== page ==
FORTUNES UP

Lebanon 2017 | ENERGY | INTERVIEW

TBY talks to Wissam Chbat, Chairman of the Board of the Lebanese Petroleum Administration (LPA), on getting offshore projects off the ground by the end of the year and boosting local employment in the industry.

Wissam Chbat
BIOGRAPHY
With 20 years experience in the oil and gas sector, Wissam Chbat graduated from the American University of Beirut with a bachelor’s in electrical engineering and holds a master’s in finance from the Ecole Supérieure des Affaires-Beirut and ESCP-EAP Europe. He joined Schlumberger oilfield services in 1997 and held various field operations positions and gained considerable technical experience in challenging operations such as under-balanced wells, HPHT, and deep-water operations. He has worked in Venezuela, Indonesia, South Africa, Algeria, and India before joining the Lebanese Ministry of Energy and Water as the upstream advisor to the minister in late 2009.

The first oil exploration contracts are expected to be signed before the end of 2017. What strategy will LPA follow to evaluate the bids?

After signing decrees that were pending for three and a half years, we renewed the launch of the bid round and started a new qualification round that resulted in eight new companies prequalified to bid. There are 51 companies in total, and these are classified into two categories: operator and non-operator. The operator has more skills and financial strength, i.e. total assets amounting to more than USD10 billion and experience in drilling and completing developments in 500m-deep waters. For non-operators, they should have total assets of more than USD500 million and established oil and gas production; they have to prove that they are producing because we want exploration and production (E&P) companies. We currently have 13 qualified companies classified as operators while the rest are non-operators. We require a minimum of three companies to go into joint ventures to bid for one block. There should be at least one operator present among these three, and the operator will form the consortium. The individual companies forming the consortium will have to pass each other's internal controls prior to forming a consortium. The deadline to submit the bids is September 15. A month later, the LPA will assess the results, prepare its report, and send it to the minister. The decision would be taken at the level of the Council of Ministers, starting in theory on November 15. However, looking at the recent political developments with the parliamentary elections taking place in May 2018, the current government has every incentive to award the contracts before the year's end.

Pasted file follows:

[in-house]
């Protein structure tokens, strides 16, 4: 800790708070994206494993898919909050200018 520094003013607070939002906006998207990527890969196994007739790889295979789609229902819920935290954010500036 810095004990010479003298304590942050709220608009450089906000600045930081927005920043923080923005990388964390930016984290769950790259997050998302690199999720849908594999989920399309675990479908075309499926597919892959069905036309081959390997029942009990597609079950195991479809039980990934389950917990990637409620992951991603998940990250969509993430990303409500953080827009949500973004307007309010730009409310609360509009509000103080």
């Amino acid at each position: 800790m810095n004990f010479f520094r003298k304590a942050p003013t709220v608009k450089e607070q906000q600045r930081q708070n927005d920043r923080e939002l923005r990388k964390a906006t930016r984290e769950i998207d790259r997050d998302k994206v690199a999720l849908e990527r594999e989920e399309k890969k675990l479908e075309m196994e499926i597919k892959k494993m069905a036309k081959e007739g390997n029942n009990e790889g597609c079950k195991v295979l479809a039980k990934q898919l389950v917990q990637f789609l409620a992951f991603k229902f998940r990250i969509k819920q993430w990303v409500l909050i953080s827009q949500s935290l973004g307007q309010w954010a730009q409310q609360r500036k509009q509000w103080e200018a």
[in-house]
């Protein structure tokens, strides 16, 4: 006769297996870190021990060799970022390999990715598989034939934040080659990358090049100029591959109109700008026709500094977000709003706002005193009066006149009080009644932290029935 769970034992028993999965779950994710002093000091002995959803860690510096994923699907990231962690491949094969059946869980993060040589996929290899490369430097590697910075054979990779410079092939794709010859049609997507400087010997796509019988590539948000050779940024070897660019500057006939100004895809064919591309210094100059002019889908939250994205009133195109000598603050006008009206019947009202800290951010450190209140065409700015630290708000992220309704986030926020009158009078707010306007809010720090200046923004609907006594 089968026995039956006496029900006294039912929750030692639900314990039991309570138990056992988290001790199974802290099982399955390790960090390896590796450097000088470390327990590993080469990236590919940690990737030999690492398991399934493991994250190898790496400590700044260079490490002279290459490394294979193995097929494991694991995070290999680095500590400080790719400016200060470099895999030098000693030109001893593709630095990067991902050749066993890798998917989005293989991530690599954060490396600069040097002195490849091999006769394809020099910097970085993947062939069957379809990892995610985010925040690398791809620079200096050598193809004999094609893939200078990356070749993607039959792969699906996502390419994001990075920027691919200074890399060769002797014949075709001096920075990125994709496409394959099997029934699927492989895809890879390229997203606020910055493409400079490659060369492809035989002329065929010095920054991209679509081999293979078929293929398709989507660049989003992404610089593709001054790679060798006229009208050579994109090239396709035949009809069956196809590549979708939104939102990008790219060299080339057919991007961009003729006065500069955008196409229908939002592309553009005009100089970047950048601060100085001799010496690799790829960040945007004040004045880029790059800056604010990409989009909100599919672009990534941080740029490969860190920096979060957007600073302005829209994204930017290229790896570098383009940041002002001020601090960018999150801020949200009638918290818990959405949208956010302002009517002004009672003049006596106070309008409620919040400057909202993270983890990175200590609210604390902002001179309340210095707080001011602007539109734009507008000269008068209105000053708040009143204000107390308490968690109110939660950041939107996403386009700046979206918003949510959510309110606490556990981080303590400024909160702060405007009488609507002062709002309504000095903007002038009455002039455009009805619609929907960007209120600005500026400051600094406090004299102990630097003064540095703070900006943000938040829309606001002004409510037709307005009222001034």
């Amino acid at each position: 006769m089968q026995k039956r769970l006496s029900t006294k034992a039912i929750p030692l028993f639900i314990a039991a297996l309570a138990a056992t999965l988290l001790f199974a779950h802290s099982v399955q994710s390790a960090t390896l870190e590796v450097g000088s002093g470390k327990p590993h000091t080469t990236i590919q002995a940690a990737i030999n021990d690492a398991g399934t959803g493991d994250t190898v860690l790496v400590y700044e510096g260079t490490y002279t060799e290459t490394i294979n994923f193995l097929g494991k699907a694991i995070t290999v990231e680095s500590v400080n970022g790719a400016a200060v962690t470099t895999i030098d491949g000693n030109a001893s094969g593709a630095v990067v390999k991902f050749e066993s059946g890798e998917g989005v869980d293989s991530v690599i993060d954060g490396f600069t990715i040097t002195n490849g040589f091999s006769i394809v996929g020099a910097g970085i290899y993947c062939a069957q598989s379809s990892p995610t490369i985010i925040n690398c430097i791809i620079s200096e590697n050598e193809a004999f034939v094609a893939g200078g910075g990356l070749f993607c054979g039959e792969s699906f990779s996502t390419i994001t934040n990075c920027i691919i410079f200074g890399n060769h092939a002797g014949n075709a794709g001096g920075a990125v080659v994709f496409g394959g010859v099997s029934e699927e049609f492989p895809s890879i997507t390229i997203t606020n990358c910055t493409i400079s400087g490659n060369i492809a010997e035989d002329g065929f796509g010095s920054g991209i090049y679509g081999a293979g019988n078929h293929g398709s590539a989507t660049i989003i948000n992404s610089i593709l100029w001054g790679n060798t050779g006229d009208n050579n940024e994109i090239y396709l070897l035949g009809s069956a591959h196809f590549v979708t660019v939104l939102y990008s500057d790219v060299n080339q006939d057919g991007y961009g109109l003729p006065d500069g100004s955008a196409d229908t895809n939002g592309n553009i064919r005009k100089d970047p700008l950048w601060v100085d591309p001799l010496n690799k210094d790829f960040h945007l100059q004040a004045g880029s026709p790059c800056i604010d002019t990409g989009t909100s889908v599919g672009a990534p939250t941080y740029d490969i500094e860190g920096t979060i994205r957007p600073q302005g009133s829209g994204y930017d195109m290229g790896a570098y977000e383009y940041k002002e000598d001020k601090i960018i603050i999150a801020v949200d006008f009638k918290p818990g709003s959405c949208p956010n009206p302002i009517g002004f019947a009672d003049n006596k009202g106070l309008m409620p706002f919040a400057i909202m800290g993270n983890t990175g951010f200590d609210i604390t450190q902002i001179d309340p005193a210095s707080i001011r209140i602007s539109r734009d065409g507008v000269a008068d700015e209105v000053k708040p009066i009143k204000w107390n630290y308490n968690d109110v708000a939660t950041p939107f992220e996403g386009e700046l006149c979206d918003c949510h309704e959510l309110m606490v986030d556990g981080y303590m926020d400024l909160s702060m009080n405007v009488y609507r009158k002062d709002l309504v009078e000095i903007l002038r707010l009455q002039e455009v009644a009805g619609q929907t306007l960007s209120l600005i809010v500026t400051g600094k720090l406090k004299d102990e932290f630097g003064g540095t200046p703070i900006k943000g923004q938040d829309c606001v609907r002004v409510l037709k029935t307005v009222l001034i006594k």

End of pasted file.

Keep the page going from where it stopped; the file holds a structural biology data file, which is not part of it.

As the regulator, how does LPA provide the companies a secure environment to invest in?

LPA has a regulatory role, though it does not regulate prices. Our role is to monitor, manage, and supervise the petroleum activities. The LPA is divided into six departments and each department is led by a department head who is also a board member, so we have six board members. For the last four years, our engagement with the companies was mostly promotional. In addition, we have worked on transparency by announcing our intent to join the Extractive Industries Transparency Initiatives (EITI). The importance of EITI is that it puts for the first time three parties on the same table: the government represented by the ministry and the LPA; the companies that will operate; and civil society, which will monitor this activity and ensure it is done correctly. This is the importance of EITI; it is a platform where these three parties can discuss.

What specifications do you have for exploration and production-sharing agreements aimed at boosting the local economy?

After giving the awards, these companies will need to subcontract other services, and we therefore have a model contract based on a production-sharing one in which companies will invest and then recover their production costs. If we have a solid and developed service industry in Lebanon, this cost can be re-injected into the Lebanese economy and this will even further boost our GDP and improve the oil and gas sector. We also require that local workers make up 80% of the workforce. This will be extremely challenging for us to monitor and for it to be achieved. In the event that they cannot, we can help with solutions for a period of time.

What are your main goals and priorities for the year ahead?

We want to award the offshore blocks by the end of the year or the beginning of 2018. Our main objective for 2018-2019 is to have a commercial discovery. Once we have a commercial discovery and everything is put in place, we will then be able to start executing our medium-to-long-term plans based on the discovery size and the potential for other discoveries as well.